What the Retreat Meant: Leaving Pompanuck Farms
I think the refugee children's retreat at Pompanuck Farms, which ended about 2 p.m. Thursday afternoon, was about freedom. There is the freedom associated with coming to America, of course, but there is another, more personal kind of freedom that I saw over these last few days.
I came to know these children well, and I saw their shock and joy at simply being free for a few days – to swim, play basketball, sing, play Capture The Flag, soccer, to hike and ask about nature, to sit by a campfire late into the night, to knock some applies off of trees, to listen to their music, to tell stories and hear stories, to eat fresh and beautifully prepared food, to run around with three dogs that loved them, to be completely free, of the challenges in their own lives, and of the raging debate and anger over refugees and immigration in our country.
Today, we sat around a table in the Round House building, the centerpiece of the Pompanuck Farm Institute, and we each talked about what the retreat meant for each of us.
The kids -there were 14 young men plus Ali, Maya the goalie of their soccer team, was sick and the other women came just for the day Wednesday – talked about being so carefree, about their love for Ali and for one another, about the good food Scott and Lisa Carrino prepared for them, about the beautiful woods around them.
The children all attend some classes at RISSE, the refugee and immigration center based in Albany. This group – now in the process of naming themselves the Bedlam Farm Warriors Soccer Team – is mostly from Southeast Asia and Africa, the other students coming to visit Bedlam Farm this summer are from all over the world.
They said they were grateful. They all slept on sleeping bags in the big Pompanuck Yurt, and wore every adult down to the bone with their energy and drive.
I spoke at the last circle gathering. I said I was grateful for their presence, happy to get to know them. I said I had come to love them and also my brother, Ali (Amjad Abdullah Mohammed), I said Maria and I were so happy to be a part of this, to help wash dishes and clean up and serve food and tell stories and walk in the woods with them.
I told them I love the songs they sang of courage and connection whenever they faced a difficult or strange situation. They have beautiful voices and open hearts. I told them I was the grandson of immigrants and refugees, much of my family did not make it over to the other side and perished.
I said I was committed to supporting them in their difficult transition, and I promised I would not go away. I told them Ali and I were plotting all of the time to help them, I told them about the new scholarship program we were funding to get them help with their passions and interests and needs. I told them I loved them, and was surprised to hear the words come out of my mouth.
Then they packed up, cleaned up and left. They gave me a group hug that nearly knocked me over. I was thrilled with the retreat, exhausted from the work involved, drained by their amazing energy, moved by their sweetness and good hearts. They will make wonderful citizens for our country, and I am proud to know them.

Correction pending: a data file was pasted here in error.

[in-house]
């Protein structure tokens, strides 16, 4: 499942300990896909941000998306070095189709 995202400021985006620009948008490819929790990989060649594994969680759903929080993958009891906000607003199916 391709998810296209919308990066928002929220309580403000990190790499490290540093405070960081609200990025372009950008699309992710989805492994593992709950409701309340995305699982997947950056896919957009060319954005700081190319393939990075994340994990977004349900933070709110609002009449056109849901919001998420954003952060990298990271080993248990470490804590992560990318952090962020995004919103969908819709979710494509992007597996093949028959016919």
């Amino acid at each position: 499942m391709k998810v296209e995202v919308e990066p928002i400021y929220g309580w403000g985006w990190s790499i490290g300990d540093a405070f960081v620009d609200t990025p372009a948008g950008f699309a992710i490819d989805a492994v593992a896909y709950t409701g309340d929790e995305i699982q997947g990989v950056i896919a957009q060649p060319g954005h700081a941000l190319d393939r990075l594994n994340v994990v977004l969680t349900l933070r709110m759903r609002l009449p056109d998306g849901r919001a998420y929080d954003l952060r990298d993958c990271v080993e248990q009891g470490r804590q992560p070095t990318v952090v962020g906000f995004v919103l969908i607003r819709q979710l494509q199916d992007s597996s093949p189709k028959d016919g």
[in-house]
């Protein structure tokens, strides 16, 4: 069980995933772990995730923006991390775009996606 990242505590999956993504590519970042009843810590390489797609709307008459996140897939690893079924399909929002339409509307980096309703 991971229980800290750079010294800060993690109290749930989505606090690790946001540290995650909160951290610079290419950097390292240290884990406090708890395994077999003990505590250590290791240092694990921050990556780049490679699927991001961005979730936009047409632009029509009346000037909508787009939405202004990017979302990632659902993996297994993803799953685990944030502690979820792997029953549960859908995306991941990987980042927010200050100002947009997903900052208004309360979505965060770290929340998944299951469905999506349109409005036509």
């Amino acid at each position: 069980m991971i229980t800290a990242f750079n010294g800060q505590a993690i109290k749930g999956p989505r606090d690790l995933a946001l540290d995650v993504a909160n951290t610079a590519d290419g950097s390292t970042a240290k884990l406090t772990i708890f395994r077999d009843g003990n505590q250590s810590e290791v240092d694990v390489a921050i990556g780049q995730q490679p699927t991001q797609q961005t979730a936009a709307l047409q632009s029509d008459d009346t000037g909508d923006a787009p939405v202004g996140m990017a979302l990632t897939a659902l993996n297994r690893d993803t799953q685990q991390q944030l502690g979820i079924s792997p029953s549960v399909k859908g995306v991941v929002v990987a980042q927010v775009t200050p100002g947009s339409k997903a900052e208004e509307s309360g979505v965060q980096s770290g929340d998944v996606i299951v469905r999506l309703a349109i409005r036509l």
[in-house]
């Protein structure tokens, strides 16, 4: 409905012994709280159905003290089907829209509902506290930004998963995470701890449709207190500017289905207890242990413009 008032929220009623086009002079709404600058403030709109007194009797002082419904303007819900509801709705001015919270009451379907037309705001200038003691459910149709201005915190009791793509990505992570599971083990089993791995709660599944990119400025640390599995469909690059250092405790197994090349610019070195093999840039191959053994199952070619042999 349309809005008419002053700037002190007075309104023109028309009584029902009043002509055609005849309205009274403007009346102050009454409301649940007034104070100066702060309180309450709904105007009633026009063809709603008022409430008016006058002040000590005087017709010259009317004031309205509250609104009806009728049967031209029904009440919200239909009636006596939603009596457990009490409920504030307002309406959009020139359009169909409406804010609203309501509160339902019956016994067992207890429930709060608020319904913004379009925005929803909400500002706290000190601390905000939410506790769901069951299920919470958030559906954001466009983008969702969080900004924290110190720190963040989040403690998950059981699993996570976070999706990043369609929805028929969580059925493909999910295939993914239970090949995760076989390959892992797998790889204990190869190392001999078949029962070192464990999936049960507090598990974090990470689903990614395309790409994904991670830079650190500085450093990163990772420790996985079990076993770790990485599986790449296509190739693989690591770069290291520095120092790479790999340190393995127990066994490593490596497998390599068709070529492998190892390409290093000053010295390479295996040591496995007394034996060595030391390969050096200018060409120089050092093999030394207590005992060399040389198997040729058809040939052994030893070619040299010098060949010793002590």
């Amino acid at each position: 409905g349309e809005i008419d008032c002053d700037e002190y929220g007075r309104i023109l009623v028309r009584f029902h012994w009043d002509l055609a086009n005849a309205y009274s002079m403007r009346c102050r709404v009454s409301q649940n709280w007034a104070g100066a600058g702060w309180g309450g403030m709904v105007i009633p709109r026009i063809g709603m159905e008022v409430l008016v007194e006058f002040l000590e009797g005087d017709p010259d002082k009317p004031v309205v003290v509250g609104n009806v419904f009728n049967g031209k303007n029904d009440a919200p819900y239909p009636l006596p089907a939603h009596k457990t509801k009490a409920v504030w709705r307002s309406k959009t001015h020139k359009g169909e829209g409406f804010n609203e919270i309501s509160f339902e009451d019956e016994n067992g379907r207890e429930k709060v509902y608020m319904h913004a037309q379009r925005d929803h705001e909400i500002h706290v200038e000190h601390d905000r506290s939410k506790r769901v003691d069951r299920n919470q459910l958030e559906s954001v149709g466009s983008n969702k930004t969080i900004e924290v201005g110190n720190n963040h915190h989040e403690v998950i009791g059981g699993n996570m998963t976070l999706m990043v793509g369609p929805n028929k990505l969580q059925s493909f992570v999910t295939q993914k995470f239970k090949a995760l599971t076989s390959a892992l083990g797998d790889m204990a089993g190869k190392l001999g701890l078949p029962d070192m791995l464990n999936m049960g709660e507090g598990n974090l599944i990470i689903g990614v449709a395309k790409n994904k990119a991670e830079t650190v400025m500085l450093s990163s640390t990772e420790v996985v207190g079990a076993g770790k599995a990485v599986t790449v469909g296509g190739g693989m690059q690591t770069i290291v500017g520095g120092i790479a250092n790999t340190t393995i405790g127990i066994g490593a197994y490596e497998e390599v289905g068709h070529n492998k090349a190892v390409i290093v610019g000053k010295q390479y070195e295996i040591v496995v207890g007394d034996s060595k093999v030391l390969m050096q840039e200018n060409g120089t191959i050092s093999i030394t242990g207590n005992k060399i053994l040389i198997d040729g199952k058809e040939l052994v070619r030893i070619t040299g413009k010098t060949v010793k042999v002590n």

I meant what I said. I do love them, and I will not abandon them, Ali and I are magic together, we call one another "brother," a term I don't throw around lightly.
Fate and Red and Gus were an integral part of the retreat, the kids just loved them, and Fate ran herself into the ground keeping up with them, I think she wanted to get on the van and go home with them. Gus loved playing with them and racing around with them outside, he was happy to be picked up and cuddled. And he was cuddled.
These dogs do a lot of good.
They asked me if there is any way they could return to Pompanuck – the safest place many had yet known – again, and I said I would talk to Scott and Lisa about arranging for some day trips, one day retreats that did not involve cooking or overnight stay and other costs. We'll see what we can do and how much it will cost. I'm thinking of two or three one-day visits. The trip was sponsored by the Children's Refugee Fund, a new project with its own bank account I've opened.
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This was one of the best things I have ever been involved with, I think these children got something important, something they needed. I tried to tell them what a great gift this is to me, but I'm not sure they grasped it.
They also learned – thanks to the generosity of a woman named Helen – that the real America, a generous country where people care for other people apart from themselves, is alive and well, and welcomes them here.
It is a great gift to give, it feels so rich and deep and satisfying. Thanks again to the Army Of Good, we don't just argue about what is good, we do good.